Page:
Drowning

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Drowning - Aliza Abusch-Magder - jGirls Magazine

Drowning.

I’m gasping for the air, but the only thing filling my lungs is a wave of water. It fills my throat as I try to croak, “help, help me,” but all I can do is cough and fight for breath.

My eyes close and I gasp. My ears clog and I gasp. I’m really trying, I still fight to breathe but the little oxygen that comes inside is not enough to fill my lungs no matter how many times I attempt it. The strong arms gripping my shoulders make sure of it.

Sixteen years ago, as an infant, I had my first drowning experience. I fought to breathe for the very first time. And, ironically, it was the air that swallowed me alive, not the water. I wasn’t supposed to live when I was born. I was supposed to die, I’m sure of it. I was never supposed to live. Maybe that’s why everyone wants me dead.

Maybe that’s why so many people kept trying to drown me.

I didn’t understand it at the time, but now, as my life is draining, I see the bathtubs that were always overflowing and the dark figures looming behind my window and the puddles on the floor when my parents died and my caretakers running upstairs whenever the floorboards creaked.

It all led up to this moment. And the reason was all too obvious.

People like me shouldn’t exist.

I don’t know why. I don’t even know what my problem is; there are so many different things about me I don’t even know how to pinpoint the one that’s it, the reason I’m dying. All I know is the hushed conversations, the secrets and the lies, and that I shouldn’t have survived.

I’m starting to think that maybe there is something wrong with me, a real reason I shouldn’t exist. But then I wonder why so many people risked their lives to take care of me after they saw what happened to the last ones who tried.

Then, why do I deserve to die?

Maybe it’s the way I look. I have dark hair, but a lot of people have that. But mine is different, mine is so black it would scare the night sky. And my skin, my skin is so pale I always wondered if I had some sort of disease. Maybe I’m a walking epidemic in the making.

Maybe it’s the fact that I’m always the quiet one, the one that sits in the back, and I never wanted to be that girl but I was always too scared to be someone else.
The life is draining out of me. I’ve stopped breathing, and now I’m just letting go as all of the cells in my body begin to slowly lose their air with me.

I form one last attempt to flail my arms, kick my legs, but now the murderer is holding me down effortlessly. How long has it been? One minute? Two? How am I still going?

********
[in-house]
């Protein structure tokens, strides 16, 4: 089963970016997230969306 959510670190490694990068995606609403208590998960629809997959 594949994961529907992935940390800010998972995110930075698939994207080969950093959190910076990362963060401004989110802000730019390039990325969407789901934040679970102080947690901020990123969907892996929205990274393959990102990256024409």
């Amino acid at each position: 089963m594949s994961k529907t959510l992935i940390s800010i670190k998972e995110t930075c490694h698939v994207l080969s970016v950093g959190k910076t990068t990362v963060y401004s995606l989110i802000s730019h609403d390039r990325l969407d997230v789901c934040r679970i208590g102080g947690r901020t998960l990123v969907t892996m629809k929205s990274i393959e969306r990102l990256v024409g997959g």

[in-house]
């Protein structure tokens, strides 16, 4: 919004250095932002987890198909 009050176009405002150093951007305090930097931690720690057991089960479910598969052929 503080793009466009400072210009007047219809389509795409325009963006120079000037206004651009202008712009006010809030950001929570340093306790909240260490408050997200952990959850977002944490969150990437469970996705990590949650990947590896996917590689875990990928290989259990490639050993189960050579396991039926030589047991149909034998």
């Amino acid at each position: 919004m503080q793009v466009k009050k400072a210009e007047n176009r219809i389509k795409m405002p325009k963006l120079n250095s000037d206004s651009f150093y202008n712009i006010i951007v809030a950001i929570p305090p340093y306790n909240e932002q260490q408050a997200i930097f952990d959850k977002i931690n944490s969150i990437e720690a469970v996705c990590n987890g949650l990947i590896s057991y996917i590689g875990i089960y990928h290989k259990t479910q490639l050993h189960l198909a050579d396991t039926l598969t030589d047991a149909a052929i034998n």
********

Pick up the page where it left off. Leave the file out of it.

I begin to fall, and I can feel my heavy body sink into nothingness. The heavy weight of the strong grip has been lifted from me, and I know that means I’m already gone. There’s nothing left to do with me, I can’t resist anymore. I’m sinking. I’m sinking. God, I’m sinking.

I feel arms again, but these are different. I can’t quite place it, but this is not the same evil that held me down seconds ago. The grip is strong, but I’m vaguely aware it’s also lighter, like it doesn’t want to press my rib cage to the point where the bones crack.

“No…” I hear distantly through the pounding in my ears. “No. Come on, breathe. Please breathe.” I don’t know how long it takes. Maybe seconds. Maybe minutes. All I know is that my eyes do open, and I feel a rush of oxygen enter my lungs. I breathe before I notice who I’m staring at. I breathe and I breathe and I breathe and I realize nothing tastes better than fresh air.

Now, I can see a blurry image of a young boy, about my age. The details slip my mind, all I can see is the wide grin. Someone wants me to live.

“What’s going on?” I ask, because it’s about time I knew.

“They want you gone,” he says, which comes as no surprise. I don’t feel anything hearing it out loud. I thought I’d feel worse, maybe better because I was right, but I never thought I’d feel nothing.

“Why?” I try again. “What’s wrong with me?”

He laughs, which I definitely did not expect. I expected so many things to happen tonight, not laughter. I haven’t expected to hear laughter in a while. “Nothing, you idiot,” he says. As I slip out of consciousness, calm because I know I will wake again, I hear the words I always thought were cheap comfort, never the truth. “There was never anything wrong with you. You were never the problem. They were.”

Accompanying Photo: “Reflection” by Aliza Abusch-Magder
Mollye Oze has lived in both America and Israel. Her ultimate dream is to be a full time writer and a part time history buff. She loves all things literary, and you can probably find her either writing, reading or fangirling. Follow her on twitter @MollyeYA
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